Don't mess with Montana's ranching and hunting heritage
February 8, 2007
Imagine if we in Montana had the political muscle to ban coffee, the Mariners and public transit throughout Western Washington, enforcing those actions with the authority of the federal government. The people of Washington would be plenty upset that outsiders had the gall and power to forcibly revise the local culture and economy.
In Montana, we feel exactly that way about the imposition of wolves in our territory by federal officials and repopulation advocates.
Wolves are very destructive of our culture and our ranching and hunting economy. Our culture and heritage of hunting game animals are so important here that they are enshrined in our Montana Constitution. And raising livestock is not a hobby here -- it is not done only to provide a movie set for tourists, but is a way of life for many of us.
For a century, hunters in Montana have fostered huntable populations of deer, elk, moose, wild sheep and goats. It is only hunters who have paid millions of dollars and volunteered millions of hours to cultivate our game herds. We think of these herds as a savings account for our children and grandchildren, that we may pass on the traditions of our culture and our heritage to them.
Without so much as an apology, much less an invitation, outsiders have brought wolves to Montana with the clear intent of feeding them with our carefully nurtured game herds -- our savings account for our grandchildren.
Wolves are decimating our game herds. A 30-year game warden with a career invested in the area just north of Yellowstone Park told a legislative committee in Montana that wolves are pouring out of the park "like locusts" and turning the country they invade into a "biological desert." When wolves have consumed the game, they won't feed on grass and bark, they will disperse and turn on the livestock that supports Montana's ranching families and communities.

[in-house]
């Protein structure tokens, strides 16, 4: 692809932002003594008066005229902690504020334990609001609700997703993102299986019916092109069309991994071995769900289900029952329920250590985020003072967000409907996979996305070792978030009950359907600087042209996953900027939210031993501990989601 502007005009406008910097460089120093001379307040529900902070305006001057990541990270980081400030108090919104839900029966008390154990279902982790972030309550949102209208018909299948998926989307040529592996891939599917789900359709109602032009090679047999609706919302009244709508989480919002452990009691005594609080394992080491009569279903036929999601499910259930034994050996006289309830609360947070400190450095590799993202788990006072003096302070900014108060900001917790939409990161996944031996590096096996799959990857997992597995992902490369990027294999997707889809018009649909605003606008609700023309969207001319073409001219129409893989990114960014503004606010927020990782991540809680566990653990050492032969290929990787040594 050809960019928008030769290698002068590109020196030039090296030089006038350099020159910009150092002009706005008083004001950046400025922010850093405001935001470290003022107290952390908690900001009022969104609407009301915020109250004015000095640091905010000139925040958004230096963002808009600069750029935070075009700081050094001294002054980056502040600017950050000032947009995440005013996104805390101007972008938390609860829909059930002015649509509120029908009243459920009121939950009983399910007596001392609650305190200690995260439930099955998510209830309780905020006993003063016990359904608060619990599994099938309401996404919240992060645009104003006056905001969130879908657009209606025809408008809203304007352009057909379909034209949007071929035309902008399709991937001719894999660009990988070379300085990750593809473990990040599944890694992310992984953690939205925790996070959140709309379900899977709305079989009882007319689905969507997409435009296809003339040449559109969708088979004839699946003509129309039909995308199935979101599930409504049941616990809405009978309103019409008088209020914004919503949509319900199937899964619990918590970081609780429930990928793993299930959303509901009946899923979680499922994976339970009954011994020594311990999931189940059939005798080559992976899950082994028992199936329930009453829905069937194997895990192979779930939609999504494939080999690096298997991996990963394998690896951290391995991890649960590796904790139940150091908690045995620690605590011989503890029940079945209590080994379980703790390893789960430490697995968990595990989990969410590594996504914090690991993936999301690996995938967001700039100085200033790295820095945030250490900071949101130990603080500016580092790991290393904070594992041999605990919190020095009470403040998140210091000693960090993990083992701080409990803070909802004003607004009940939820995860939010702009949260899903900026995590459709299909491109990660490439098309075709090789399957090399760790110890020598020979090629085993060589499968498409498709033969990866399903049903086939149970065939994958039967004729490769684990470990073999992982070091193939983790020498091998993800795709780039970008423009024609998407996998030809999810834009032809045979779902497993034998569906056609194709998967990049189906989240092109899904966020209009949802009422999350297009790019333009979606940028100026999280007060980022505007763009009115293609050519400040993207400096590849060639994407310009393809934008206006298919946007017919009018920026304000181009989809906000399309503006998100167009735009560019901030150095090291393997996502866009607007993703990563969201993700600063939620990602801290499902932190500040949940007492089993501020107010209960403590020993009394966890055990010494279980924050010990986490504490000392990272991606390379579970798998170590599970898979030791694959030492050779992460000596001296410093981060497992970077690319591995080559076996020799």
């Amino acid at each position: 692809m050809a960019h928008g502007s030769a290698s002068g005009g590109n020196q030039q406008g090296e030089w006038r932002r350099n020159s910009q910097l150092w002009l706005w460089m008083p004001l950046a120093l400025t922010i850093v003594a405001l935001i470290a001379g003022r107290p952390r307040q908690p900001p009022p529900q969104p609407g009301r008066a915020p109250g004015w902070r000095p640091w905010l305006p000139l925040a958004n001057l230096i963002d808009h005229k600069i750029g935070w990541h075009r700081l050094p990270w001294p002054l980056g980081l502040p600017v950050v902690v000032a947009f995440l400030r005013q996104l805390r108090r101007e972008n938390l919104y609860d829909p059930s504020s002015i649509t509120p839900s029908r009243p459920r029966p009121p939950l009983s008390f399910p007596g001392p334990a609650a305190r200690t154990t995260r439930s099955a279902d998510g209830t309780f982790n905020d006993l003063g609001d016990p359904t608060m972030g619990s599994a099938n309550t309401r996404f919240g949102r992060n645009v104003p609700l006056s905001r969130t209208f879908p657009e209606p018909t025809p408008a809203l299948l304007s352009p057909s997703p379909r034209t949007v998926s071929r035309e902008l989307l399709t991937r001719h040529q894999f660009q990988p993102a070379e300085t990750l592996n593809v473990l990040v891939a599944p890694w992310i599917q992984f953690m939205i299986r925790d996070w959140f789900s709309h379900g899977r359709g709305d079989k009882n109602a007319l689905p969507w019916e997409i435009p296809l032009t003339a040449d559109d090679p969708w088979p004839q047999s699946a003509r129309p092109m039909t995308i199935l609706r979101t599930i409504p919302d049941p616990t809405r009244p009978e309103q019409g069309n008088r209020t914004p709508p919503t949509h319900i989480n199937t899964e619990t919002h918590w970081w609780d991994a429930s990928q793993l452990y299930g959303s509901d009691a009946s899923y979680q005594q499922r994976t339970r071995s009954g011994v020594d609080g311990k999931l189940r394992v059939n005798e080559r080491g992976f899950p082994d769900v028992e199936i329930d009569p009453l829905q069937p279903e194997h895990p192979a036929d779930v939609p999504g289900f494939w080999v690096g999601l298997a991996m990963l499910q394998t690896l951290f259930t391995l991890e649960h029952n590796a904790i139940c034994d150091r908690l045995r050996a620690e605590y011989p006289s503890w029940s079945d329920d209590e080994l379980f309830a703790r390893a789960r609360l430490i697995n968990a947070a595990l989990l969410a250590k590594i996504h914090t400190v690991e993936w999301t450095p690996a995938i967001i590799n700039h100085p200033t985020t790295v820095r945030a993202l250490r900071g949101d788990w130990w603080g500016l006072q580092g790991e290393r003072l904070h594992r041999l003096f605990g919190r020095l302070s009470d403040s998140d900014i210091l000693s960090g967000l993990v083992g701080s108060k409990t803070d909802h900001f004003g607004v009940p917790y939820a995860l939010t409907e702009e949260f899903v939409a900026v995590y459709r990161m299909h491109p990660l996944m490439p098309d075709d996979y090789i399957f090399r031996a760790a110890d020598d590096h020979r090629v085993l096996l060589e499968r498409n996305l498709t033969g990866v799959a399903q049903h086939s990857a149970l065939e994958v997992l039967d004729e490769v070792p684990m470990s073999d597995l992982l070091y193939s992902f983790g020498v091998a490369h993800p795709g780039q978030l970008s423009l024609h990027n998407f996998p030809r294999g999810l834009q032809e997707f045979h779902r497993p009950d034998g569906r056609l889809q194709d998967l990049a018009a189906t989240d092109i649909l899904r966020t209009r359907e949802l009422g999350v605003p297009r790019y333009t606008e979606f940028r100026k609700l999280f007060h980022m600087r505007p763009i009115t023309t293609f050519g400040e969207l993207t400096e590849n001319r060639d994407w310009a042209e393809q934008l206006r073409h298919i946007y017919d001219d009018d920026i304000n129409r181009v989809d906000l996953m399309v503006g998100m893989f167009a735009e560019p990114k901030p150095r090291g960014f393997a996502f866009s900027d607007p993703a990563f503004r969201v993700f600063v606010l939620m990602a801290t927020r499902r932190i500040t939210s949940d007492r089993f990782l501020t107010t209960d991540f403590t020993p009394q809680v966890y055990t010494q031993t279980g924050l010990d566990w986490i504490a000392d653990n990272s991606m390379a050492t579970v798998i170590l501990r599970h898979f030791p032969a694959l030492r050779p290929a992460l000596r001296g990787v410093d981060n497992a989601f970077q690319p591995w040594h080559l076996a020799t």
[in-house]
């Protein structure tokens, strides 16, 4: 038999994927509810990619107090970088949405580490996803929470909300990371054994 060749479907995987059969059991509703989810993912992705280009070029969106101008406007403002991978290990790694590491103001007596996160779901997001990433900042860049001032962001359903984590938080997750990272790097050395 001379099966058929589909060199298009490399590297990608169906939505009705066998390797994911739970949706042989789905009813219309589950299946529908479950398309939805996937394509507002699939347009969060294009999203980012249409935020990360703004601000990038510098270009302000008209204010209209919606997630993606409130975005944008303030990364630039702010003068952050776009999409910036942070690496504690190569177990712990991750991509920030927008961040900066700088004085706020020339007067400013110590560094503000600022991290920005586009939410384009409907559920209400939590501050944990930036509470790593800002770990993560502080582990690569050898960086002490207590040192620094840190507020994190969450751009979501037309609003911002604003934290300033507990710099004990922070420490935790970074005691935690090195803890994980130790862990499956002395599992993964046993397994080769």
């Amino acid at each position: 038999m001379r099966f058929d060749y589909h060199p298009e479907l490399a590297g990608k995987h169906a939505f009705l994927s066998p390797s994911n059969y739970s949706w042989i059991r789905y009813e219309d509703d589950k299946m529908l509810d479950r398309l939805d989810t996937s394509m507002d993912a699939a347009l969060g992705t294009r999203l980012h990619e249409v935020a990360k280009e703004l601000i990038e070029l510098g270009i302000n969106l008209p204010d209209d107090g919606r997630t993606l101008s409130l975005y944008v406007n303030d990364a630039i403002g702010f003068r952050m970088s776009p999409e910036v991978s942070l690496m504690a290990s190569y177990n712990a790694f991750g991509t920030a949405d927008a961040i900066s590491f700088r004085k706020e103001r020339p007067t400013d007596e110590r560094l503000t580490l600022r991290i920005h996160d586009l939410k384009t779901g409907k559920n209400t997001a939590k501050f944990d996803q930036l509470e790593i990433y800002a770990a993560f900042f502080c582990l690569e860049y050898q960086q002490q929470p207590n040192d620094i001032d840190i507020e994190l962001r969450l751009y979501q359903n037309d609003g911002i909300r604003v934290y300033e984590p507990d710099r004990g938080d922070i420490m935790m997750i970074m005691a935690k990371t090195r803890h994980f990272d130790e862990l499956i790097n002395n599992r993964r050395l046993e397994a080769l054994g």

What of the rationale that wolves were here once, so they should be here again? Grizzly bears are also on the Endangered Species List. The most notorious grizzly habitat in the U.S. was the Los Angeles basin. The first colonies of non-Indians established there starved out because grizzlies killed the colonies' livestock. Because grizzlies were there once, notoriously so, and are also the California state animal, does that mean that we must re-establish a thriving population of grizzlies in the Los Angeles basin?
Where does common sense enter the discussion? Or, is the real explanation simply that because we don't have many voters in Montana, we have no rights -- where dominance can be asserted by overbearing political will?
Are we angry about wolves? Do we resent being bullied by outsiders? Will we fight to maintain our cherished culture and traditions?
We don't try to rearrange your culture or your economy. We promise no attempt to ban the Seattle Mariners. By the same standard, kindly allow us to maintain the culture and traditions we live by and love.
Gary Marbut is president of the Montana Shooting Sports Association, which is affiliated with the National Rifle Association and associated with Gun Owners of America and the Citizens Committee for the Right to Keep and Bear Arms.
Copyright 2007, The Seattle Times.
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